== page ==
Thermodynamic (energy and exergy) analysis can give rise to differing insights into the relative merits of the various enduses of electricity for heat and power. The thermodynamic property known as ‘exergy’ reflects the ability to undertake ‘useful work’, but does not represent well heating processes within an energy sector. The end-use of electricity in the home, in the service sector, in industry, and the UK economy more generally has therefore been examined in order to estimate how much is used for heat and power, respectively. The share of electricity employed for heat and power applications has been studied, and alternative scenarios for the future development of the UK energy system were then used to evaluate the variation in heat/power share out to 2050. It was found that the proportion of electricity used to meet these end-use heat demands in the three sectors examined were likely to be quite high (50–60%), and that these shares are insensitive to the precise nature of the forward projections (forecasts, transition pathways or scenarios). The results represent a first indicative analysis of possible long-term trends in this heat/power share across the UK economy. Whilst the study is the first to consider this topic within such a timeframe, some of the necessary simplifying assumptions mean there are substantial uncertainties associated with the results. Where end-use heat demands are met by electricity, energy and exergy analysis should be performed in parallel in order to reflect the interrelated constraints imposed by the First and Second Laws of Thermodynamics. An understanding of the actual end-uses for electricity will also enable policy makers to take account of the implications of a greater end-use of electricity in the future.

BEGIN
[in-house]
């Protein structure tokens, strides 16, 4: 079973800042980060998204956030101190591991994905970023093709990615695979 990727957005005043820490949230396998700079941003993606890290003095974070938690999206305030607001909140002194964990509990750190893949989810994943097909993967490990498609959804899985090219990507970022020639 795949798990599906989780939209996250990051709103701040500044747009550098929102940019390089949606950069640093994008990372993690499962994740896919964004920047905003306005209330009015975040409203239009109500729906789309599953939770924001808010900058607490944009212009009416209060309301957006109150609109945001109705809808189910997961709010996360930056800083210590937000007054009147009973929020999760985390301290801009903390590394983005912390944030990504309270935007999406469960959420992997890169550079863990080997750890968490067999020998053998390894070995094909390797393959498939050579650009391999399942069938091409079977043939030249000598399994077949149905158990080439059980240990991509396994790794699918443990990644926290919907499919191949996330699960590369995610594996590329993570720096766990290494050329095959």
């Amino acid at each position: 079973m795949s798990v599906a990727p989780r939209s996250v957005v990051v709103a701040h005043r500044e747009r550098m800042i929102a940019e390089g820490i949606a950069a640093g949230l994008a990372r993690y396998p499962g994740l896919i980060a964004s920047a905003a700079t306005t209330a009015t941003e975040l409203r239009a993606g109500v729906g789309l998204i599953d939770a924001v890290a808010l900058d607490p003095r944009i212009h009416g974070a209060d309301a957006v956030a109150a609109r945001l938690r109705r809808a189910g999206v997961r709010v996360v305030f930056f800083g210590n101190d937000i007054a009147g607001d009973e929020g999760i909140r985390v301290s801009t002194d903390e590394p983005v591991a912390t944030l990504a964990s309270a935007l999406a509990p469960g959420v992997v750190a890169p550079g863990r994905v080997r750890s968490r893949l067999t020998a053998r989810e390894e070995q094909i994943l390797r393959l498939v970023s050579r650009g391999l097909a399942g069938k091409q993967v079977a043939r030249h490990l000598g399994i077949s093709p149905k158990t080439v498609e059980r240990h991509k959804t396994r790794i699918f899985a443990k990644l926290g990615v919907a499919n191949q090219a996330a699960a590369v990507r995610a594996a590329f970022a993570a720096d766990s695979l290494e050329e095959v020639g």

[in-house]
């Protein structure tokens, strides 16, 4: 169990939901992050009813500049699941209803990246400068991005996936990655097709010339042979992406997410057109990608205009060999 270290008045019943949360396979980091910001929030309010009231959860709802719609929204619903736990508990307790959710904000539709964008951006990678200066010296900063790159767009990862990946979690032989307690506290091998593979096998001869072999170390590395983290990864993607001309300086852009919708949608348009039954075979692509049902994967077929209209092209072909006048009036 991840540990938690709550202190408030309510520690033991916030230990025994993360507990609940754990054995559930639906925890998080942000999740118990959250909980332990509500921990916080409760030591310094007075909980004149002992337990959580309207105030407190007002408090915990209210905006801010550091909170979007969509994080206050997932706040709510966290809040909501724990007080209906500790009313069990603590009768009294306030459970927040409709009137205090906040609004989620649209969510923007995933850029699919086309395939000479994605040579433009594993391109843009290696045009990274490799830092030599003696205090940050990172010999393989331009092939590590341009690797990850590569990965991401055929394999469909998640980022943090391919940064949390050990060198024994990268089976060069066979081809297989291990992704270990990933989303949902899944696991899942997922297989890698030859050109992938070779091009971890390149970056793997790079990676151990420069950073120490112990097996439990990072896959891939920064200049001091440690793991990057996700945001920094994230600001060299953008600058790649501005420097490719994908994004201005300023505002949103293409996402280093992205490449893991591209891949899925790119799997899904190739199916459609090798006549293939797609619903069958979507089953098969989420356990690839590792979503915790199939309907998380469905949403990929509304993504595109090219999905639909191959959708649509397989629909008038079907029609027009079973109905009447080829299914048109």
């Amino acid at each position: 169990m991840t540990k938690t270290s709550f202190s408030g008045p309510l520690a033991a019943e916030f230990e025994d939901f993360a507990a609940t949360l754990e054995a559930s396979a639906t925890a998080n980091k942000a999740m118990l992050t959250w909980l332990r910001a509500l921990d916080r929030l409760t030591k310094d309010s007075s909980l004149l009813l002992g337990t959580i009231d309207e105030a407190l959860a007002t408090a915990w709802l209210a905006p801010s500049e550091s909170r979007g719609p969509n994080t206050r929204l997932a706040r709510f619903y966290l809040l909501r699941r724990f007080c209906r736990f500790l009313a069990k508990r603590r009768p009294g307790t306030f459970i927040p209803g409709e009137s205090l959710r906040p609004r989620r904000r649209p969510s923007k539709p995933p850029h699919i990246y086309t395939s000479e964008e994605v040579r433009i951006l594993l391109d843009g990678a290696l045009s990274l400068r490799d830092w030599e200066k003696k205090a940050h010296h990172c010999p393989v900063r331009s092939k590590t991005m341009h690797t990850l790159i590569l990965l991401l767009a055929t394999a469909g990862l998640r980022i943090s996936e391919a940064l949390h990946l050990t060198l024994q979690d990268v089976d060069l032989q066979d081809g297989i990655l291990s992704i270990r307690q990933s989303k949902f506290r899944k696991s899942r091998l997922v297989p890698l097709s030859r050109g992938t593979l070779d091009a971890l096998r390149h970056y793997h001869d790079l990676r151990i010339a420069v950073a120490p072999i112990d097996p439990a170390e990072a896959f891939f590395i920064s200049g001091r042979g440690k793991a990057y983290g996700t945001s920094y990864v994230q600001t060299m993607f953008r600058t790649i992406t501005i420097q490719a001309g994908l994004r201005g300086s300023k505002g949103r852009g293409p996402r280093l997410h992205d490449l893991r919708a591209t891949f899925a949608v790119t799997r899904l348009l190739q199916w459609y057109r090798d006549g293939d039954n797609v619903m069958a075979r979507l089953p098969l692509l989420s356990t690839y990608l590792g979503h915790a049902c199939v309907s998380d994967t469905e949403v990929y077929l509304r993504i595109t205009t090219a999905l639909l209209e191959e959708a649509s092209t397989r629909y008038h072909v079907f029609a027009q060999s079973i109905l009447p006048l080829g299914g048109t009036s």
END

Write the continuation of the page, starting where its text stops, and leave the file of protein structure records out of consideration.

|Number of pages||18|
|Journal||Proceedings of the Institution of Mechanical Engineers Part A: Journal of Power and Energy|
|Early online date||20 Feb 2017|
|Publication status||Published - 1 Sep 2017|
- Thermodynamics, energy analysis, exergy, electricity end-uses, heat, power, domestic sector, services, industry, UK economy, low carbon futures